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  • 1. Social Media Campaign By Group 7: Deepesh Chatterjee (P122009) Neehar Bhartiya (P122028) Pooja Gupta (P122033) Vidit Jain (P122051)
  • 2. The Fiesta Movement 6-month experiment in promoting a new car, Ford Fiesta to a younger demothrough social media using 100 people determined to be key players in social with large followings.
  • 3. US Car Market• Divided into 4 categories on the basis of interior volume ofcar• Ford Fiesta belongs to B segment  interior volumebetween 85-99.9 cubic feet• Segment B cars available in the range of $10,000-18,000• Toyota & Honda were main players in this category• Segment B customers: entry level vehicles by youngpeople upon landing a first job or by older buyers wholooked for fuel efficiency & compactness• 2/3rds buyers of segment B is over an age of 40• Demographics of segment B: millennials • Tech savvy and socially active • culturally diverse • includes both men and women • city dwellers
  • 4. General Perception about Ford• Ford held 16.7% share of US automotive market.• Closest competitors: GM (17.6%), Toyota (17.5%) andHonda (10%)• Best known for F-series (rugged trucks) and SUVs andclassic sports car Mustang,• no car in this category since 1981; Aspire was introducedin 1994 which was a big failure• not in consideration set of young buyers looking for smalleconomical vehicles• Need to break through the stereotype that they are only F-150 trucks catering to white, suburban family men
  • 5. General Perception about Ford
  • 6. Ford Fiesta• Fiesta is an Spanish word which means festival orcelebration.• positioned towards young, first time car buyers• designed for Europe in response to1973 oil crisis• smaller front-wheel drive vehicle  small car• light car, eye-catching colors, high tech features like key-less entry, 7-shades of ambient lighting , sync in carcommunications and entertainment systems
  • 7. Objectives Reach millenials whom were notoriously difficult to engage Start a national conversation about Ford for a new generation Work with contemporary culture instead of against it Generate US sales for a style that had previously only been successful overseas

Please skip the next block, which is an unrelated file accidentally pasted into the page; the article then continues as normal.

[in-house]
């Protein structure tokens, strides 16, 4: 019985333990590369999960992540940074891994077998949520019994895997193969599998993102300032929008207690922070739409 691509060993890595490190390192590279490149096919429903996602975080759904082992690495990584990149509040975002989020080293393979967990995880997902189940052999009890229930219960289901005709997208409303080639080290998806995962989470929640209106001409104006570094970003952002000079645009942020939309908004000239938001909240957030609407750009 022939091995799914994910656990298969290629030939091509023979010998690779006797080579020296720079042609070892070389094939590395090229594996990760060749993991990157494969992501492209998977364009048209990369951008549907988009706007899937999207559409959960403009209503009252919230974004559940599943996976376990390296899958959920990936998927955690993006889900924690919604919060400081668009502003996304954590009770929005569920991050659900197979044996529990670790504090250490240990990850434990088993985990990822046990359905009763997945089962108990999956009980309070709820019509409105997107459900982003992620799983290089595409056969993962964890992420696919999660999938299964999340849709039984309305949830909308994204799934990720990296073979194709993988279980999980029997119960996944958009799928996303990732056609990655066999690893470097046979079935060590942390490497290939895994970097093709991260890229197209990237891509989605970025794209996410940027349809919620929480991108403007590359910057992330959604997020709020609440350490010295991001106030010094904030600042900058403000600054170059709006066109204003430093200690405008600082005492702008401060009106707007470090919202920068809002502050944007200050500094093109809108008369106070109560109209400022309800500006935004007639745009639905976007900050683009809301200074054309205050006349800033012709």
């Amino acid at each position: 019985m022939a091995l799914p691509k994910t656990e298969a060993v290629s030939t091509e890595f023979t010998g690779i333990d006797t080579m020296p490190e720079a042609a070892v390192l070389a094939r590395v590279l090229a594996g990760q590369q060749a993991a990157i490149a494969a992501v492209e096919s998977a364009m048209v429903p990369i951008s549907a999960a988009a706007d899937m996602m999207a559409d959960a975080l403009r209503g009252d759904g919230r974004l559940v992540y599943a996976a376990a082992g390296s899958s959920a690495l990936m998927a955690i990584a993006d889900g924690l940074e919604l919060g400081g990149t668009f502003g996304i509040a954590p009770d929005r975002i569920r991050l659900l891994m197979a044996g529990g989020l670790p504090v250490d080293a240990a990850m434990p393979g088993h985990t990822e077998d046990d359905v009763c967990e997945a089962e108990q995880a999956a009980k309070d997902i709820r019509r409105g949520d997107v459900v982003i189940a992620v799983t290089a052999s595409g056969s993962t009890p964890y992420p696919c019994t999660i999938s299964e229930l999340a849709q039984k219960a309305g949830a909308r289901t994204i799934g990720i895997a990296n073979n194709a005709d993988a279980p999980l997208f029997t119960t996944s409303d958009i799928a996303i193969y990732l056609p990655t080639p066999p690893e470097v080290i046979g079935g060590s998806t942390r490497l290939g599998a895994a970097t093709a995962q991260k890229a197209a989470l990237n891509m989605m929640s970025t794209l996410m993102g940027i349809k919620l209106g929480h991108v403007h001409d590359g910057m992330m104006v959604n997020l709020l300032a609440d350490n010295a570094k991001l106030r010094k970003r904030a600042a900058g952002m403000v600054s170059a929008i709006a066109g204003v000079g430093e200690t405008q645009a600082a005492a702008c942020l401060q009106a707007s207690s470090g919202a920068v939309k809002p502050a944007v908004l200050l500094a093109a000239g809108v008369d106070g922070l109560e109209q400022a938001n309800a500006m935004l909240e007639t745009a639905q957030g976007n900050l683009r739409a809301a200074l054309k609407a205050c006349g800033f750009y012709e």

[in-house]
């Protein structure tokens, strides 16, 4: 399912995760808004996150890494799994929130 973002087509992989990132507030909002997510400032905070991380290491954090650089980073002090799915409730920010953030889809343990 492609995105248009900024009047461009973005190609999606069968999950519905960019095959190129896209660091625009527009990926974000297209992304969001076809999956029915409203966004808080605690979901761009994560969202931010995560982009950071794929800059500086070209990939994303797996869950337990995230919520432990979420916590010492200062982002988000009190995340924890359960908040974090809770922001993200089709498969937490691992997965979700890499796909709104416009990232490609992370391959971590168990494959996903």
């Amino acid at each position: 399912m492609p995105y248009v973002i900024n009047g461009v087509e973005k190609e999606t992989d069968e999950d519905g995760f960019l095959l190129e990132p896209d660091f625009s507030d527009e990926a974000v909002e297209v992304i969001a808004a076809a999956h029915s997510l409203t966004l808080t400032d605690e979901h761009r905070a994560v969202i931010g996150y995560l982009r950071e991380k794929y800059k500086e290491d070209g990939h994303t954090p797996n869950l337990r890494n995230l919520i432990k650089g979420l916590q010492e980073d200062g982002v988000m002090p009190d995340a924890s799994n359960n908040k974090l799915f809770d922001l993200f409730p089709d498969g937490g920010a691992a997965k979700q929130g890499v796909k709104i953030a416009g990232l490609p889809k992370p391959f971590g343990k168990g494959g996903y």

• 8. Plan – The Fiesta Movement• Selecting 100 agents to try Fiesta on Ford’s expense• Create user generate content to spread experience withothers• 6-months plan had different missions for each month(Travel, Technology, Style & Design, Social Responsibilty)• dedicated website Fiesta website• users were allowed to share on other social mediaplatforms• controlled by Mission controller’s job was to provide 24/7support to all the agents• publicists were kept for help• the campaign was controlled by mission controller as themission controller would approve the video before uploadingit
  • 9. Amplification Agent Profile4,100 culturally diverse video applications were receivedrepresenting all 50 states. The selection team was lookingfor people that:  Thrived on discovering new things and telling others new things  Were viewed as fun, clever, and in the know  Had social media integrated in their daily lives and did not Average Age: 28 consider it an obligation or afterthought 56% Male  35% Female  9% Teams Facebook 89% 780 Avg Friends Twitter 80% 2,188 Avg Followers You Tube 66% 2.2mm Avg Highest Views Blog 54% 338.4k Avg Followers
  • 10. Challenges Marketing to millenials Doubts from internal skeptics No models in showrooms Control over what agents sayabout the cars Concern over seriousaccidents Concern over criminal
  • 11. Steps Taken • At the Frankfurt Motor Show, Ford stages a dramatic unveiling of the Verve conceptSept car that eventually becomes the new Fiesta2007 • “Drive One” campaign: series of short 15-second spots showing actual ownersEarly sharing a single favorite aspect of Ford2008Sept • The Fiesta movement becomes an official Ford initiative2008April • 100 agents are announced at the New York Auto Show2009 • Movement Months: Mission Control issues monthly themes and missions • Shot and edited videos sent to a private network for approval by Ford and approvedMay videos were posted to Fiestamovement.com– Oct • Agents encourage, but not contractually obligated, to tweet, post status updates,2009 photos, or blog entriesJune • Initial evaluation of progress2009April2010 • Ford Fiesta sales begin in US
  • 12. Findings Cost: $5mn - $2mn in cars and infrastructure - $500,000 per month to maintain the program 65% males and 35% females; under the age of 34 years and 81%non-Ford owners 655 videos were posted against 600 targeted;,on an average avideo was viewed 1600 times; most popular video was viewed 200,000 times; agents blogged 632 times posted 5535 photos, each photo wasviewed 108 times;;
  • 13. Findings Build familiarity of the Fiesta nameplate: 42% vs benchmark of23% Monthly visits to Fiesta website: 289k MUV’s vs benchmark of144k Test Drives: 17% of recorded 6,000 provided by agents Extensive press coverage with 33% sov: 92% favorable or neutral No content went viral
  • 14. Conclusion Offered a product that no other car in that category offered; segment Bcustomers might aspired to buy cars with good features but couldn’t  Ford filledthe gap colors of the cars and technology offered was well aligned to target groupsneeds user generated content helped build brand trust and reliability of the productreview campaign was semi-controlled; themes/missions were assigned and the videoswere approved before uploading generated curiosity before the product could be offered for trial customers know what to expect from product before trials